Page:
Today’s Senate Commerce Committee hearing on U.S. human exploration goals and commercial space competitiveness takes testimony from six white, male, human-exploration advocates, including three ex-astronauts.
I do not anticipate hearing a diversity of views from this line-up. Welcome to the Republican-controlled 114th Congress. (Update, Feb. 26: Marcia Smith provides a good summary of the hearing.)
Meanwhile, pro-space neoliberals, libertarians, and Tea-Partiers are lining up to promote a space colonization (they call it “settlement,” I call it “colonization”) agenda on Capitol Hill.
I was inclined to ignore their recent noise-making. Then I decided to add another chapter to my ongoing critique of this antiquated ideology.
A “pioneering space declaration” coming out of last week’s invitation-only “pioneering space national summit” claims that “the long term goal of the human spaceflight and exploration program of the United States is to expand permanent human presence beyond low-Earth orbit and to do so in a way that will enable human settlement and a thriving space economy.” (I think they must mean “should be,” and I disagree.)
The National Space Society (NSS) and the Space Frontier Foundation (SFF), two of the organizations behind last week’s summit, announced yesterday that they and several other groups have created an Alliance for Space Development (ASD). Among ASD’s proclaimed objectives for this year is “incorporation of space development and settlement into the NASA Space Act.”
Members of this alliance include the Tea Party in Space, whose mission is “to educate and engage the American people and their elected representatives in applying the core principles of fiscal responsibility, limited government, and free markets to the rapid and permanent expansion of American civilization into the space frontier, focusing on strategies for privatization, deregulation, and appropriate technology development partnerships between government institutions and the private sector.”
NSS’s “vision” is “people living and working in thriving communities beyond the Earth, and the use of the vast resources of space for the dramatic betterment of humanity.”
The Space Frontier Foundation claims its “purpose is to unleash the power of free enterprise and lead a united humanity permanently into the Solar System.”
And now more advocacy groups (or should I say Web sites?) are popping up to promote the same agenda. The rhetoric is so familiar (and still disturbing)….
An outfit called the EarthLight Foundation – which offers no information on who or what constitutes the group – has a “vision,” too: “To carry the light of life to places now dark, the seeds of life to places now dead, and the eyes, hands, and minds of humanity to places yet unseen, untouched, and unknown.” Projects of this foundation include an “Endowment for Tomorrow,” an “Up! Space Celebration,” and a “New Worlds Institute.” No information is provided on the first two, um, things.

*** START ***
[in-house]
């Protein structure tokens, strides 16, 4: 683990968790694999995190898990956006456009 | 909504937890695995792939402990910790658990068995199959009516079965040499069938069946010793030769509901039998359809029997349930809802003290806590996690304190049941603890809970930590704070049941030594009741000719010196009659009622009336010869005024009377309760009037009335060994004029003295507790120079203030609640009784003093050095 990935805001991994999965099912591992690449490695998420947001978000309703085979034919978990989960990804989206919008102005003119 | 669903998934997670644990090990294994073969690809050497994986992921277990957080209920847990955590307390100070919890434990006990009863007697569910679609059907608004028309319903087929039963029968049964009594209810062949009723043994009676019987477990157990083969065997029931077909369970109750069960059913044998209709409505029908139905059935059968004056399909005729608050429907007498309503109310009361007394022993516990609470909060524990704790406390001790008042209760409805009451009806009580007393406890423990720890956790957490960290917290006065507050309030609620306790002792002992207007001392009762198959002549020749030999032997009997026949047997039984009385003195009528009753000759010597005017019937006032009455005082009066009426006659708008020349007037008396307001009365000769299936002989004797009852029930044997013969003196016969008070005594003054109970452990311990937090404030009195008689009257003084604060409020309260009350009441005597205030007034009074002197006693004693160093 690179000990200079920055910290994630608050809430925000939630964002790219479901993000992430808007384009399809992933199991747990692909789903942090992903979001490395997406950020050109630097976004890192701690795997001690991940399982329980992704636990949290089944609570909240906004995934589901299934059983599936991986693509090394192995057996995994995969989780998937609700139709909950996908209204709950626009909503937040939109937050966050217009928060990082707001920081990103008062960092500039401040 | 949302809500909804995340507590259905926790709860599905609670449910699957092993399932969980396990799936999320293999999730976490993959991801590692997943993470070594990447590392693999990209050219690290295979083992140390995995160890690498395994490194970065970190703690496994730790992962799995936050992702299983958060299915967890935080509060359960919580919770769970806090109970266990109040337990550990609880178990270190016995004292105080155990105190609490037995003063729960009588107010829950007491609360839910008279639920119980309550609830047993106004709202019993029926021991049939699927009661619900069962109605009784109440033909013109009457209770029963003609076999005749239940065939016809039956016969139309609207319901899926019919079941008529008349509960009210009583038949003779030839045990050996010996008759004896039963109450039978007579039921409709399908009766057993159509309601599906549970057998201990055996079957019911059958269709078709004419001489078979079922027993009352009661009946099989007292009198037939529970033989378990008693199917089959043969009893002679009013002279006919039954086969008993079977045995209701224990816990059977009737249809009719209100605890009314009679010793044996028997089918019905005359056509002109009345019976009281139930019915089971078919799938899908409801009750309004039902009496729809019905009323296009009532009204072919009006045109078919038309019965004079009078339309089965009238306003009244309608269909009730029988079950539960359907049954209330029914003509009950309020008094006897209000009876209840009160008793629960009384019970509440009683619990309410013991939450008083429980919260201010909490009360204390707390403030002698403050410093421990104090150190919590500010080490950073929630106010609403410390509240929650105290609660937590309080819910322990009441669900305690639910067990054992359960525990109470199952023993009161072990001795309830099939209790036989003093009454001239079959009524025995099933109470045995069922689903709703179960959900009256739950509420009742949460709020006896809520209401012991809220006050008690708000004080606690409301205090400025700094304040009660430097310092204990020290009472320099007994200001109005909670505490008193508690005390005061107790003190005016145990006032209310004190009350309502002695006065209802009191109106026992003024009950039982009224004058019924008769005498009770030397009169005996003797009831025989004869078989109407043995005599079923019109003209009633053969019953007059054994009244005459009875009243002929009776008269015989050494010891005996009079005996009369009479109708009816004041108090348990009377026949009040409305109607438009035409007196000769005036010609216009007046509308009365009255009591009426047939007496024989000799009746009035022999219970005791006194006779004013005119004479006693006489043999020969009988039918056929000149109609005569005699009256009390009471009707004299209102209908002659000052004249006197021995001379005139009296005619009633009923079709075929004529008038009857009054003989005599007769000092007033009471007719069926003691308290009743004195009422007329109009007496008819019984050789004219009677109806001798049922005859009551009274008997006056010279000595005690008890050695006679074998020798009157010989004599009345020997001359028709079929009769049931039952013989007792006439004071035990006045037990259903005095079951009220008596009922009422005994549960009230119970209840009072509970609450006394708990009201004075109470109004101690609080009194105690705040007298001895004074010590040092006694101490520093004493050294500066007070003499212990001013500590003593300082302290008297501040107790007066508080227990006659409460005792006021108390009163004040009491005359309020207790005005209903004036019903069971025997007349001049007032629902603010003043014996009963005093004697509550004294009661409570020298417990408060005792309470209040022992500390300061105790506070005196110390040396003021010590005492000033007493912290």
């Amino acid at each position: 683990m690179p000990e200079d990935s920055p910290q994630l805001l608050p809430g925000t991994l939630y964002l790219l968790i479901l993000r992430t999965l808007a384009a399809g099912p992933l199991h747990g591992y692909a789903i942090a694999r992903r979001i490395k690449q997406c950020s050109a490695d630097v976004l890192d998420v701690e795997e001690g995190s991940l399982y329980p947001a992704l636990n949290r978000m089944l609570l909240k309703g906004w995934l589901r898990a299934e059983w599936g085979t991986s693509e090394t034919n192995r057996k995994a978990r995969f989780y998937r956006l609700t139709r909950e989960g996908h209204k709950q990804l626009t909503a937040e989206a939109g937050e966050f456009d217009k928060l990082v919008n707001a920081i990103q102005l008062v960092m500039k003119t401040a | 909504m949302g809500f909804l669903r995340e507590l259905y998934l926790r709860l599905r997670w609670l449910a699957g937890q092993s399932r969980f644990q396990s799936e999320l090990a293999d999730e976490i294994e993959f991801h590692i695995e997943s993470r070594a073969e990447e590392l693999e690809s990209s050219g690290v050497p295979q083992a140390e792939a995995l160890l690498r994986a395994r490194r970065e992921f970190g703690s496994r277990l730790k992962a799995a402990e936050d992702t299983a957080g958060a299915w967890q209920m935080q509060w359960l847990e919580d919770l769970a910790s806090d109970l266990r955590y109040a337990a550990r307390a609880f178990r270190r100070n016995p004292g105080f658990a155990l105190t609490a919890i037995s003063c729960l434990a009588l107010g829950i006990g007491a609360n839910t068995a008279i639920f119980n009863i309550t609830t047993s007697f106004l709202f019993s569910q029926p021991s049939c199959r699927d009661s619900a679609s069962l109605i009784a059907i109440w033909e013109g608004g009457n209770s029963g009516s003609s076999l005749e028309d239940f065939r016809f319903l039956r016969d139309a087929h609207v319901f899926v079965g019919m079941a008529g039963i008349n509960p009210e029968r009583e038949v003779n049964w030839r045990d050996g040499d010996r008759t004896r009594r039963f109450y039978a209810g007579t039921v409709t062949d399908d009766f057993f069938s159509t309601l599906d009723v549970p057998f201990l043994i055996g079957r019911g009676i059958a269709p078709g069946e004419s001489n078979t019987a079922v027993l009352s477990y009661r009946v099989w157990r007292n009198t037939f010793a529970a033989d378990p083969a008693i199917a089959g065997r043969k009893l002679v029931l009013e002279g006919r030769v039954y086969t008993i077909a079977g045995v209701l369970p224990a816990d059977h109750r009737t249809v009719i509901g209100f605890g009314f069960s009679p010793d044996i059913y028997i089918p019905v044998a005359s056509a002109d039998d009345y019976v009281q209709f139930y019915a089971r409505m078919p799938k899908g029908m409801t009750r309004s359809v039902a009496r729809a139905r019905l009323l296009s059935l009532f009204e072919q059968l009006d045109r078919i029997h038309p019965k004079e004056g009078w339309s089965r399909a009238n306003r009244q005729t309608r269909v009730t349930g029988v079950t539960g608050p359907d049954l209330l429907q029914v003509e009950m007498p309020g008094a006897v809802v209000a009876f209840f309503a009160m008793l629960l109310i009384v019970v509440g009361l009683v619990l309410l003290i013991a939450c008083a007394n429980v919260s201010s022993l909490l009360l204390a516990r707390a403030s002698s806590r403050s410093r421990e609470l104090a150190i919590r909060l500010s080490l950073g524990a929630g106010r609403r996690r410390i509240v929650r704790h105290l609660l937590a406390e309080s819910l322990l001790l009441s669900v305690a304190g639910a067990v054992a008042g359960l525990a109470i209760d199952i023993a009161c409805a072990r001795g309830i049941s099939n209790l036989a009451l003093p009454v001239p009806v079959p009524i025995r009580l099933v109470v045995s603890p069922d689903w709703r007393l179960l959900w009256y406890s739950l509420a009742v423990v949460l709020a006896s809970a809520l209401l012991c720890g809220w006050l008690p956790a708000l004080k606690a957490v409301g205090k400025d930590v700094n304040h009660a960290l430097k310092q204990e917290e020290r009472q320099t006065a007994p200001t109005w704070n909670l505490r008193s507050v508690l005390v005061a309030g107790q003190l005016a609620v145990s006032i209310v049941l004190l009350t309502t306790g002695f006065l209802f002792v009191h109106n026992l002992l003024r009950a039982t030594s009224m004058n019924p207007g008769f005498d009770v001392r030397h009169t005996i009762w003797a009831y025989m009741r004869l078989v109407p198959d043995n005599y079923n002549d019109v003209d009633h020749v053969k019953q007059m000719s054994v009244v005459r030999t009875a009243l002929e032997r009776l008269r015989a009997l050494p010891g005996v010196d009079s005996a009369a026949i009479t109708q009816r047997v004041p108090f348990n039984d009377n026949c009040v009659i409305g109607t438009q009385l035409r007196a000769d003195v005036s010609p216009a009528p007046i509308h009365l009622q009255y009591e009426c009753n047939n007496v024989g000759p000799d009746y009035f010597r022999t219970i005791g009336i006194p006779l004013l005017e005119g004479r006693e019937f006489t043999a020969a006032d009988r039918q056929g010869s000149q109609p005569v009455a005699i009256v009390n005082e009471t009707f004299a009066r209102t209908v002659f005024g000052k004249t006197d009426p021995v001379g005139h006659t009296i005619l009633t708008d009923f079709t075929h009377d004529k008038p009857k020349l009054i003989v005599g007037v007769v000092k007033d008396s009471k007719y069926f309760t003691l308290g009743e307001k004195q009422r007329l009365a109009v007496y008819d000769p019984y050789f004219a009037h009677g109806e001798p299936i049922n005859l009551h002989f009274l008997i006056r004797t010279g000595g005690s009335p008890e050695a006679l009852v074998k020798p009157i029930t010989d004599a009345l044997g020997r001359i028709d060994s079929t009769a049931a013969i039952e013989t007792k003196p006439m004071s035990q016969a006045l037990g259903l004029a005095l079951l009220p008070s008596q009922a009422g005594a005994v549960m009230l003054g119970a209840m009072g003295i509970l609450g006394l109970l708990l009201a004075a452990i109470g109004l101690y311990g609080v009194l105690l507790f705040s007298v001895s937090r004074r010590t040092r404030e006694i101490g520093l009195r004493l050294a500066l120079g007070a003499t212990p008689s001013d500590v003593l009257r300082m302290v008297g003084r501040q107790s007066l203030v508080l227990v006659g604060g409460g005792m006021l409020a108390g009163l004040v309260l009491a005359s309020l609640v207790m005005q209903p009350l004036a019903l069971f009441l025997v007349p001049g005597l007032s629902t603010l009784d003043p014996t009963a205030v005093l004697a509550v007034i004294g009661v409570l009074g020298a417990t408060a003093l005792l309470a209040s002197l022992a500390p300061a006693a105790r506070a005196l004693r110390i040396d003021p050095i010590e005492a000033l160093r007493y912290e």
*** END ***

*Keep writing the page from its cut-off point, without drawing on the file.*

The New Worlds Institute, which claims to be dedicated to “a future of unlimited possibility and abundance created by the human imagination, powered by the resources of space and made real using principles of democratic free enterprise,” says it plans a New Worlds Conference “about the future, hope and the infinite possibilities offered by an infinite frontier…. In 2045 this world will no longer be the only world we call home.” No information is provided on who or what constitutes this institute.
As I’ve said before,* “Examining the history of space flight advocacy reveals an ideology of space flight that draws deeply on a durable American cultural narrative – a national mythology – of frontier pioneering, continual progress, manifest destiny, free enterprise, rugged individualism, and a right to life without limits. This ideology rests on a number of assumptions, or beliefs, about the role of the United States in the global community, American national character, and the ‘right’ form of political economy.”
The advocacy groups discussed in this post are promoting an outdated ideology as a foundation for national space policy. As a citizen, taxpayer, and policy analyst, I protest. Advocates for space settlement and other forms of exploiting extraterrestrial resources are overwhelmingly white and male. We females constitute 51 percent of the world’s population, and a majority of people on Earth are not “white.” We’ve had no national or international dialogue on goals and objectives for space exploration that could benefit all of humanity (I don’t care what the advocates say, asteroid mining would benefit mining companies, not humanity). Any “dialogues” that the pro-space community may point to have been organized by space advocates.
For decades, U.S. public opinion polling has shown that while a majority of respondents have supported having a space program, a majority has not supported spending more money on it. A recent survey conducted by the Pew Research Center Initiative on Science and Society for the American Association for the Advancement of Science asked (U.S.) respondents “to consider whether the use of human astronauts in the U.S. space program is essential or not essential given the relative costs of manned vs. robotic space exploration”: 59 percent agreed that astronauts are essential to the future of the U.S. space program. I must note, however, that this result says nothing about these respondents’ views on colonizing the solar system.
*Linda Billings, “Ideology, advocacy, and space flight – evolution of a cultural narrative,” pp. 483-500 in Steven J. Dick and Roger D. Launius, eds., Societal Impacts of Space Flight (NASA SP-2007-4801), National Aeronautics and Space Administration, Washington, DC, 2007.